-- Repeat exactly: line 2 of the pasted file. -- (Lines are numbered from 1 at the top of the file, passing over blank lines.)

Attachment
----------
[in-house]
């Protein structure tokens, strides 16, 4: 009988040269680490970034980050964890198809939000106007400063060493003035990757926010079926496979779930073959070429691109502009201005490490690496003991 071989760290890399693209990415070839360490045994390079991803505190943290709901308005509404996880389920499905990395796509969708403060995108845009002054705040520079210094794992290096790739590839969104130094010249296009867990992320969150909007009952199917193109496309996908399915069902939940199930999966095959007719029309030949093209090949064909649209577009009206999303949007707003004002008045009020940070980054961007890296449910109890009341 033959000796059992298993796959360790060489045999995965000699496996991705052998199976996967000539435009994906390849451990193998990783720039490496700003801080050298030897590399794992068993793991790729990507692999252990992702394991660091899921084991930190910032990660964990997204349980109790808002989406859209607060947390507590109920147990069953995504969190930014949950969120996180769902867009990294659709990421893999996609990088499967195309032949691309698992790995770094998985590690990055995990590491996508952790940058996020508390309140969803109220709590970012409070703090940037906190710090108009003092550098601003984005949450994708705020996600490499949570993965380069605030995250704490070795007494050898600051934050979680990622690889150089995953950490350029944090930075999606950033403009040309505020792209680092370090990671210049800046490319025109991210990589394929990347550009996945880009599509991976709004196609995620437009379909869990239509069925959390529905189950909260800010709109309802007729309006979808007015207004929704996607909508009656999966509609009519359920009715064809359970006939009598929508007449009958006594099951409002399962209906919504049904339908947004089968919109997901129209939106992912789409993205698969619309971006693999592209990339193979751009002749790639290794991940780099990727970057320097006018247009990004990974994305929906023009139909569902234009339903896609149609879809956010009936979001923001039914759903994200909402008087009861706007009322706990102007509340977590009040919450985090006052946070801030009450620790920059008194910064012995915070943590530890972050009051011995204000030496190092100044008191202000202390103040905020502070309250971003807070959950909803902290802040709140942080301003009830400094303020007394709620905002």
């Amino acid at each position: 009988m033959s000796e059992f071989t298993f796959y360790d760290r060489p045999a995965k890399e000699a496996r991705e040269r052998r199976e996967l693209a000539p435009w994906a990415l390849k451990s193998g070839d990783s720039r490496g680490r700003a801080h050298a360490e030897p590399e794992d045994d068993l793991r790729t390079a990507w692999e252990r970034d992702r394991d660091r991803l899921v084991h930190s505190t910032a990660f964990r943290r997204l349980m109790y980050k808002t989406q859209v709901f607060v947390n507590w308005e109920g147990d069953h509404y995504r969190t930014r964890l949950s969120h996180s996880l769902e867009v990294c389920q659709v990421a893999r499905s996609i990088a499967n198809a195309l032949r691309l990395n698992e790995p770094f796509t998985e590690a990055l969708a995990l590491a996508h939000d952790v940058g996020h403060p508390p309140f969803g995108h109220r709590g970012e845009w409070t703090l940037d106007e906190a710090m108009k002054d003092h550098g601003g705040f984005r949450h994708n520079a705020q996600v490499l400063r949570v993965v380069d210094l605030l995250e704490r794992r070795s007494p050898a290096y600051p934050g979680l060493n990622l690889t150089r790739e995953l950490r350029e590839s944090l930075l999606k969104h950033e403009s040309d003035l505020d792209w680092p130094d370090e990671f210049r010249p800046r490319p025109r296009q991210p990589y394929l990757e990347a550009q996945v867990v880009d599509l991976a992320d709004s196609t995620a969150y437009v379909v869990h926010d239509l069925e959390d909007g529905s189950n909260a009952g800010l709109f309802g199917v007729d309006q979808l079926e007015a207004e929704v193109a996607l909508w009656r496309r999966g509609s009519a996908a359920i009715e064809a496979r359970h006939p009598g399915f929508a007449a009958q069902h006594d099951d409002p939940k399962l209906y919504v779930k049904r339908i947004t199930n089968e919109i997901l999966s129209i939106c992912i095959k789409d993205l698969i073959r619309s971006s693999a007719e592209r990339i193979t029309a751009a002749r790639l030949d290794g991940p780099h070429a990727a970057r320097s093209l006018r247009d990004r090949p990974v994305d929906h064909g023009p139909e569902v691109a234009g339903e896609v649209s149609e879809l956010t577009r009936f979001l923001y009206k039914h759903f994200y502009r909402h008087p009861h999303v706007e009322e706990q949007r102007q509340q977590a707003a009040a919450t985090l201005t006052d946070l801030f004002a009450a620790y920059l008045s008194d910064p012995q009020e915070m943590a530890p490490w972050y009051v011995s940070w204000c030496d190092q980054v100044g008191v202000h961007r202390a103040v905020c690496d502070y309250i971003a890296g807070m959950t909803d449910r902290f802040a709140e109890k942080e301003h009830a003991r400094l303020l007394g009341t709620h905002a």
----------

């Protein structure tokens, strides 16, 4: 009988040269680490970034980050964890198809939000106007400063060493003035990757926010079926496979779930073959070429691109502009201005490490690496003991 071989760290890399693209990415070839360490045994390079991803505190943290709901308005509404996880389920499905990395796509969708403060995108845009002054705040520079210094794992290096790739590839969104130094010249296009867990992320969150909007009952199917193109496309996908399915069902939940199930999966095959007719029309030949093209090949064909649209577009009206999303949007707003004002008045009020940070980054961007890296449910109890009341 033959000796059992298993796959360790060489045999995965000699496996991705052998199976996967000539435009994906390849451990193998990783720039490496700003801080050298030897590399794992068993793991790729990507692999252990992702394991660091899921084991930190910032990660964990997204349980109790808002989406859209607060947390507590109920147990069953995504969190930014949950969120996180769902867009990294659709990421893999996609990088499967195309032949691309698992790995770094998985590690990055995990590491996508952790940058996020508390309140969803109220709590970012409070703090940037906190710090108009003092550098601003984005949450994708705020996600490499949570993965380069605030995250704490070795007494050898600051934050979680990622690889150089995953950490350029944090930075999606950033403009040309505020792209680092370090990671210049800046490319025109991210990589394929990347550009996945880009599509991976709004196609995620437009379909869990239509069925959390529905189950909260800010709109309802007729309006979808007015207004929704996607909508009656999966509609009519359920009715064809359970006939009598929508007449009958006594099951409002399962209906919504049904339908947004089968919109997901129209939106992912789409993205698969619309971006693999592209990339193979751009002749790639290794991940780099990727970057320097006018247009990004990974994305929906023009139909569902234009339903896609149609879809956010009936979001923001039914759903994200909402008087009861706007009322706990102007509340977590009040919450985090006052946070801030009450620790920059008194910064012995915070943590530890972050009051011995204000030496190092100044008191202000202390103040905020502070309250971003807070959950909803902290802040709140942080301003009830400094303020007394709620905002």